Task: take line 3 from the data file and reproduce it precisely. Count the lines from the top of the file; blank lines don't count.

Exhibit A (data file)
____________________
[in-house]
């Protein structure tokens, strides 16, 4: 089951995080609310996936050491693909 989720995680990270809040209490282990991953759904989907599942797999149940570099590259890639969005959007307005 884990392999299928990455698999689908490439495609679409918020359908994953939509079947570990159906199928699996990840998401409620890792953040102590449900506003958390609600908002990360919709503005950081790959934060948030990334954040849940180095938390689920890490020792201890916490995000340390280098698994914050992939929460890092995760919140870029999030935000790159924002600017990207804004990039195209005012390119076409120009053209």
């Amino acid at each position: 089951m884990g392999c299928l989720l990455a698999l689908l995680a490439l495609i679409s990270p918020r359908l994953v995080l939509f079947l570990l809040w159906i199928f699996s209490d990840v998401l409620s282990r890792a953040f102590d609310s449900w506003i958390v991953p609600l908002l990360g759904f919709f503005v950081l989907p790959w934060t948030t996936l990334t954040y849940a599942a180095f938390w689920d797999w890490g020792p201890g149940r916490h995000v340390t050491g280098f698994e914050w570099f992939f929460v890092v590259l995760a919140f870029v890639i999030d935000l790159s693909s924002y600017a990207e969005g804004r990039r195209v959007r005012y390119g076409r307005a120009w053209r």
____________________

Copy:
């Amino acid at each position: 089951m884990g392999c299928l989720l990455a698999l689908l995680a490439l495609i679409s990270p918020r359908l994953v995080l939509f079947l570990l809040w159906i199928f699996s209490d990840v998401l409620s282990r890792a953040f102590d609310s449900w506003i958390v991953p609600l908002l990360g759904f919709f503005v950081l989907p790959w934060t948030t996936l990334t954040y849940a599942a180095f938390w689920d797999w890490g020792p201890g149940r916490h995000v340390t050491g280098f698994e914050w570099f992939f929460v890092v590259l995760a919140f870029v890639i999030d935000l790159s693909s924002y600017a990207e969005g804004r990039r195209v959007r005012y390119g076409r307005a120009w053209r």